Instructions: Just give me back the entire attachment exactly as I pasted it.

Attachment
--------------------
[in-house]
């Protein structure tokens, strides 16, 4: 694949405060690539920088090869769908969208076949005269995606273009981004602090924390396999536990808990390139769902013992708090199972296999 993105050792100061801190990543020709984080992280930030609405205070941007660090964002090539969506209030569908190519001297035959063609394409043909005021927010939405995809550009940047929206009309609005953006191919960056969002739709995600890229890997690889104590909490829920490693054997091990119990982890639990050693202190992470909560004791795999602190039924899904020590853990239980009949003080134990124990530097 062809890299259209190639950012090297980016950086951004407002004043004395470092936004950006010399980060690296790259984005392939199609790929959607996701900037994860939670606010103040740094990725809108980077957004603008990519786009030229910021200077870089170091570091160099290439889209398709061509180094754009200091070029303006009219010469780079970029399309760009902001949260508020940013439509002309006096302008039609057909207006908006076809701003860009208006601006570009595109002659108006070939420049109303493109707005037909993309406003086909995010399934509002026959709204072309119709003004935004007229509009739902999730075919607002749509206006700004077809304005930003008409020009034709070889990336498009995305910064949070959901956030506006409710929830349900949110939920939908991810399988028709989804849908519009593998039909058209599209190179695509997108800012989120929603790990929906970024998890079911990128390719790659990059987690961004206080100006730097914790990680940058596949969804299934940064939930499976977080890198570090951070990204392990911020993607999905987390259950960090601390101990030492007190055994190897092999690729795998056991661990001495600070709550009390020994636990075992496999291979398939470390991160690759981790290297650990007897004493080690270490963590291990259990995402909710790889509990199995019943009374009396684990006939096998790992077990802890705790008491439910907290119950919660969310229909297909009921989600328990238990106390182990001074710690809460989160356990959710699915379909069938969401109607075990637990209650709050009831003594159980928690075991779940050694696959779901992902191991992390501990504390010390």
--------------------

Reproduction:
[in-house]
């Protein structure tokens, strides 16, 4: 694949405060690539920088090869769908969208076949005269995606273009981004602090924390396999536990808990390139769902013992708090199972296999 993105050792100061801190990543020709984080992280930030609405205070941007660090964002090539969506209030569908190519001297035959063609394409043909005021927010939405995809550009940047929206009309609005953006191919960056969002739709995600890229890997690889104590909490829920490693054997091990119990982890639990050693202190992470909560004791795999602190039924899904020590853990239980009949003080134990124990530097 062809890299259209190639950012090297980016950086951004407002004043004395470092936004950006010399980060690296790259984005392939199609790929959607996701900037994860939670606010103040740094990725809108980077957004603008990519786009030229910021200077870089170091570091160099290439889209398709061509180094754009200091070029303006009219010469780079970029399309760009902001949260508020940013439509002309006096302008039609057909207006908006076809701003860009208006601006570009595109002659108006070939420049109303493109707005037909993309406003086909995010399934509002026959709204072309119709003004935004007229509009739902999730075919607002749509206006700004077809304005930003008409020009034709070889990336498009995305910064949070959901956030506006409710929830349900949110939920939908991810399988028709989804849908519009593998039909058209599209190179695509997108800012989120929603790990929906970024998890079911990128390719790659990059987690961004206080100006730097914790990680940058596949969804299934940064939930499976977080890198570090951070990204392990911020993607999905987390259950960090601390101990030492007190055994190897092999690729795998056991661990001495600070709550009390020994636990075992496999291979398939470390991160690759981790290297650990007897004493080690270490963590291990259990995402909710790889509990199995019943009374009396684990006939096998790992077990802890705790008491439910907290119950919660969310229909297909009921989600328990238990106390182990001074710690809460989160356990959710699915379909069938969401109607075990637990209650709050009831003594159980928690075991779940050694696959779901992902191991992390501990504390010390």